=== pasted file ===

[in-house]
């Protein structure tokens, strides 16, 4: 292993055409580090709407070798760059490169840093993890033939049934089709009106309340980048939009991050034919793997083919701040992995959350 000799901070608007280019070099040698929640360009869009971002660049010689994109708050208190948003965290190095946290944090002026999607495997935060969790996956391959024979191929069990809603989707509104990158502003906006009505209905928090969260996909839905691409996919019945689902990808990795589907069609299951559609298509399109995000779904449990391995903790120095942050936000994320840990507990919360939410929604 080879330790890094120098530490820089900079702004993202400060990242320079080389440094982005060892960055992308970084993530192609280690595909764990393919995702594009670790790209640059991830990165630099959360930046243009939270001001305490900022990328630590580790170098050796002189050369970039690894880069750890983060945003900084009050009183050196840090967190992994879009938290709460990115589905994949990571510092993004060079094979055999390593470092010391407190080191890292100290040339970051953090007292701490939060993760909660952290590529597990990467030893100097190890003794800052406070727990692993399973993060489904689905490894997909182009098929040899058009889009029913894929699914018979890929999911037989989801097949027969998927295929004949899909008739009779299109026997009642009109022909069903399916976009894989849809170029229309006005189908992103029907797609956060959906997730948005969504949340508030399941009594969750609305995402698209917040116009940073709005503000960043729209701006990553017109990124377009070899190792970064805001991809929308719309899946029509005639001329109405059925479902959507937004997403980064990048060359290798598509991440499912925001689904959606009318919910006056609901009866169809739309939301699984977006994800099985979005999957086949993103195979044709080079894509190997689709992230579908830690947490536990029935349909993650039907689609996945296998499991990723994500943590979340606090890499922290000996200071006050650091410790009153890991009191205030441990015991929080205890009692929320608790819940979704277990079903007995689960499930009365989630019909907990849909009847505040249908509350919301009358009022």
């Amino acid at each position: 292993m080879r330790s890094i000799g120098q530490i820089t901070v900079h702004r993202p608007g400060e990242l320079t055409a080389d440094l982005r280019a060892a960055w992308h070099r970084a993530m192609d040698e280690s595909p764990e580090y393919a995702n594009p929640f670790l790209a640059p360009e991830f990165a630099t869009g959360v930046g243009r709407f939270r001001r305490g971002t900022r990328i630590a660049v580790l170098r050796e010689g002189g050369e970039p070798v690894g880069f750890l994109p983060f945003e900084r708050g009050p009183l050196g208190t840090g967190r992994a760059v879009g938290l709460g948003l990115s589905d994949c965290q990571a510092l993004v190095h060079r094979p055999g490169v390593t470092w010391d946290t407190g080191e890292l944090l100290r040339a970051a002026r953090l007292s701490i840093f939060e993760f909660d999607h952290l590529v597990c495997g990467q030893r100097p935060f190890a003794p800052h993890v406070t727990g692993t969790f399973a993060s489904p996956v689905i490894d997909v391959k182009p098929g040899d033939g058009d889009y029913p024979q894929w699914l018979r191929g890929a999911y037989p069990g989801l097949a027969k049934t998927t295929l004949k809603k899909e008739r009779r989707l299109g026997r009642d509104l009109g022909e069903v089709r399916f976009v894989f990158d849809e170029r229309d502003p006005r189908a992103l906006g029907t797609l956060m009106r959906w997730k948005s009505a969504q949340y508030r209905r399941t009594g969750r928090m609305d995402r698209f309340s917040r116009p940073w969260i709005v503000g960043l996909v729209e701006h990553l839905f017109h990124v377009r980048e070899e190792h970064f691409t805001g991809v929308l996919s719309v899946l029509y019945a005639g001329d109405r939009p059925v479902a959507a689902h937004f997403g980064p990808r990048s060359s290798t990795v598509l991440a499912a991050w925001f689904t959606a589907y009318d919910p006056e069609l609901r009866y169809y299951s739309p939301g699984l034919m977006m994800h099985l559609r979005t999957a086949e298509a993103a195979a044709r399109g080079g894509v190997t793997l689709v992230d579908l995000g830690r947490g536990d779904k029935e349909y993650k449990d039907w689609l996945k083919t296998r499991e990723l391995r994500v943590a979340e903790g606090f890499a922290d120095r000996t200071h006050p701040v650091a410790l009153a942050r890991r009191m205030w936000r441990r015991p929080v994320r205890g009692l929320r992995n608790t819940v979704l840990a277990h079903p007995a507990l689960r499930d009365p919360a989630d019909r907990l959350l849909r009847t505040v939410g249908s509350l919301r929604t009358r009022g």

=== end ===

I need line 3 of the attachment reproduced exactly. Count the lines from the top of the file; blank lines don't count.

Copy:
């Amino acid at each position: 292993m080879r330790s890094i000799g120098q530490i820089t901070v900079h702004r993202p608007g400060e990242l320079t055409a080389d440094l982005r280019a060892a960055w992308h070099r970084a993530m192609d040698e280690s595909p764990e580090y393919a995702n594009p929640f670790l790209a640059p360009e991830f990165a630099t869009g959360v930046g243009r709407f939270r001001r305490g971002t900022r990328i630590a660049v580790l170098r050796e010689g002189g050369e970039p070798v690894g880069f750890l994109p983060f945003e900084r708050g009050p009183l050196g208190t840090g967190r992994a760059v879009g938290l709460g948003l990115s589905d994949c965290q990571a510092l993004v190095h060079r094979p055999g490169v390593t470092w010391d946290t407190g080191e890292l944090l100290r040339a970051a002026r953090l007292s701490i840093f939060e993760f909660d999607h952290l590529v597990c495997g990467q030893r100097p935060f190890a003794p800052h993890v406070t727990g692993t969790f399973a993060s489904p996956v689905i490894d997909v391959k182009p098929g040899d033939g058009d889009y029913p024979q894929w699914l018979r191929g890929a999911y037989p069990g989801l097949a027969k049934t998927t295929l004949k809603k899909e008739r009779r989707l299109g026997r009642d509104l009109g022909e069903v089709r399916f976009v894989f990158d849809e170029r229309d502003p006005r189908a992103l906006g029907t797609l956060m009106r959906w997730k948005s009505a969504q949340y508030r209905r399941t009594g969750r928090m609305d995402r698209f309340s917040r116009p940073w969260i709005v503000g960043l996909v729209e701006h990553l839905f017109h990124v377009r980048e070899e190792h970064f691409t805001g991809v929308l996919s719309v899946l029509y019945a005639g001329d109405r939009p059925v479902a959507a689902h937004f997403g980064p990808r990048s060359s290798t990795v598509l991440a499912a991050w925001f689904t959606a589907y009318d919910p006056e069609l609901r009866y169809y299951s739309p939301g699984l034919m977006m994800h099985l559609r979005t999957a086949e298509a993103a195979a044709r399109g080079g894509v190997t793997l689709v992230d579908l995000g830690r947490g536990d779904k029935e349909y993650k449990d039907w689609l996945k083919t296998r499991e990723l391995r994500v943590a979340e903790g606090f890499a922290d120095r000996t200071h006050p701040v650091a410790l009153a942050r890991r009191m205030w936000r441990r015991p929080v994320r205890g009692l929320r992995n608790t819940v979704l840990a277990h079903p007995a507990l689960r499930d009365p919360a989630d019909r907990l959350l849909r009847t505040v939410g249908s509350l919301r929604t009358r009022g």